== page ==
The 2018 JLT Cup has reached the final with Tasmania and Victoria set to lock horns for the trophy on Wednesday at the Junction Oval in Melbourne. Almost certainly not the contenders that we expected, but such is the nature of this fast-paced tournament, anything is possible!
Somehow Victoria find themselves in the final after winning just three of seven scheduled matches in the tournament. With all teams qualifying for the finals, Victoria finished the preliminary games in fourth place with just two wins from their first five matches. Incredibly, they finished ahead of NSW by a net run rate margin of just 0.02 – effectively one run - and that would prove important when their qualifying final was washed out without a ball being bowled. Victoria would progress to the semis, while NSW would rue falling one run short of a higher net run rate.
If there were doubts over Victoria’s merit, that was put to rest in the semi-final with their best performance of the season against the red-hot tournament favourites, Western Australia. After going through the preliminary games undefeated, many expected the WACA’s to roll on, but it wasn’t to be as Victoria amassed a very healthy total of 332 which Western Australia couldn’t chase down.
Marcus Harris was at his destructive best at the top of the order with 73 from just 49 balls with 13 fours and 2 sixes. If he gets off the leash early, then his strike rate will setup the chance at another massive total. Cameron White and Glenn Maxwell missed out in the semi, but Peter Handscomb continued his good form with his fourth consecutive half-century, while Nic Maddinson and Matt Short helped to stretch the total over 300. They form an impressive batting lineup on paper, and they will need to stand up again in the final.
One of the key ingredients in the Victorian’s success is the return of Fawad Ahmed to the lineup. He was once again one of their best bowlers in the semi, and he’ll be the key in the final. If Tasmania can’t handle his magic, then it could be the difference. Ahmed will be supported by Chris Tremain and youngster Jackson Coleman.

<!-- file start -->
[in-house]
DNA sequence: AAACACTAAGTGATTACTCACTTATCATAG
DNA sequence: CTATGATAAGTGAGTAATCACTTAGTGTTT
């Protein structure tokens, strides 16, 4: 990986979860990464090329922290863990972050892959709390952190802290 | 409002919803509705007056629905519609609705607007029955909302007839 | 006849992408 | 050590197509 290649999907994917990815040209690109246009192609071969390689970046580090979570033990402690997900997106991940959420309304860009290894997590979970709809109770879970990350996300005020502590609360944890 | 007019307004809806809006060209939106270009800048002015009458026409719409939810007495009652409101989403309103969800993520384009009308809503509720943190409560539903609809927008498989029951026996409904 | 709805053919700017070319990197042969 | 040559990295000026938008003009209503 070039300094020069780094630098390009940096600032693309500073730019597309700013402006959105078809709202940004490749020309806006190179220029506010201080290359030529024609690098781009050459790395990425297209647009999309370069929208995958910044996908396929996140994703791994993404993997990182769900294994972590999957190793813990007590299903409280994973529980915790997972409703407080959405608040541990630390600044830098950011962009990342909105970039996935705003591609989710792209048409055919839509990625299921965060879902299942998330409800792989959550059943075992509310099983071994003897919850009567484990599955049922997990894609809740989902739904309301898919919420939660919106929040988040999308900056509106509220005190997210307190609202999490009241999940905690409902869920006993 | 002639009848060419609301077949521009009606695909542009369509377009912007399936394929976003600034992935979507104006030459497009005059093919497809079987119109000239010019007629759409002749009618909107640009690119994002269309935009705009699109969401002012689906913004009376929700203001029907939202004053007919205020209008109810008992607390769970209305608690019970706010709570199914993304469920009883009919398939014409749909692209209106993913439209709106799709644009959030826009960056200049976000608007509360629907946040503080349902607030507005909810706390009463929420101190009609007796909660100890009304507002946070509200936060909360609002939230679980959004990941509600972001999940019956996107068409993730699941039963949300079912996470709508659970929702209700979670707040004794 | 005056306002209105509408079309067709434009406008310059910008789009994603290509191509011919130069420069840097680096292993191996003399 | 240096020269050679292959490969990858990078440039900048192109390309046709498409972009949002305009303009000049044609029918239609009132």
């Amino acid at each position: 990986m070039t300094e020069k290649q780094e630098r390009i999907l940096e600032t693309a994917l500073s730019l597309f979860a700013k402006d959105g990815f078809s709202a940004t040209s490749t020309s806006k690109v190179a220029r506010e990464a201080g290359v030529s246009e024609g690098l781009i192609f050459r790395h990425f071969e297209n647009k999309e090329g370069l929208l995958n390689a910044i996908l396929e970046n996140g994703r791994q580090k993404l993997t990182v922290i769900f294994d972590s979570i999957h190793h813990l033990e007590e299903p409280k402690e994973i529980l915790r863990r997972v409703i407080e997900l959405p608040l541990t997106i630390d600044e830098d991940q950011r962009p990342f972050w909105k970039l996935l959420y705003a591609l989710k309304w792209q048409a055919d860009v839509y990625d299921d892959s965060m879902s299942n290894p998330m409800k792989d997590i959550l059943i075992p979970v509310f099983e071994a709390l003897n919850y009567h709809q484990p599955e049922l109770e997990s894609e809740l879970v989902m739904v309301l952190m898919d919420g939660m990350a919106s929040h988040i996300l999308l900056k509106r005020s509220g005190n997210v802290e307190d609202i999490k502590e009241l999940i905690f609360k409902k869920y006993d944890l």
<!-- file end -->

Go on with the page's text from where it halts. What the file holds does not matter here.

One weakness for the Vics is their fifth bowling option. They got away with Nic Maddinson picking up four wickets in the semi, but he will have to share ten overs with Glenn Maxwell and Matt Short, so that opens the door for the Tasmanians to attack.
By contrast, Tasmania has had a great season, finishing in second spot and easily getting past Queensland in the semi-final. Their no frills bowling attack were able to restrict the dynamic Queensland batting lineup to just 177, which they chased down for the loss of just four wickets. The bowling honours were shared, but Jackson Bird and Gabe Bell on debut were both good early, before Gurinder Sandhu picked up two wickets while conceding just 14 runs from 9 overs. With six genuine bowling options, including the under-rated spin of Clive Rose, Tassie have a solid, disciplined bowling outfit.
Their batting has been reliant on their top order with Ben McDermott and Matthew Wade arguably the most dangerous opening combination in the country. If they get away, then Tasmania will feel confident of chasing down any total. Jordan Silk has been good in the middle order, and George Bailey is a great man to have coming in at number five. Their lineup does look a batsman short with Simon Milenko effectively playing as a batsman at number six, but he has been contributing well, and picked up another fifty in the semi-final. Tom Rogers and Clive Rose have also chipped in with the bat when required.
When the two teams met early in the season, Tasmania amassed 321 thanks to a cracking century from Matthew Wade. Plenty of the Vics made starts, but no one could find a big score as they were bundled out for 256.
The final is shaping as a really good contest. On paper, Victoria probably have more star power but they haven’t quite hit their straps. Perhaps it will all come together for the final, but I think that the discipline of Tasmania across the board can’t be ignored. They are a well-drilled team, with plenty of options with the ball, and multiple match-winners with the bat, so I think it will be George Bailey lifting the trophy on Wednesday afternoon.
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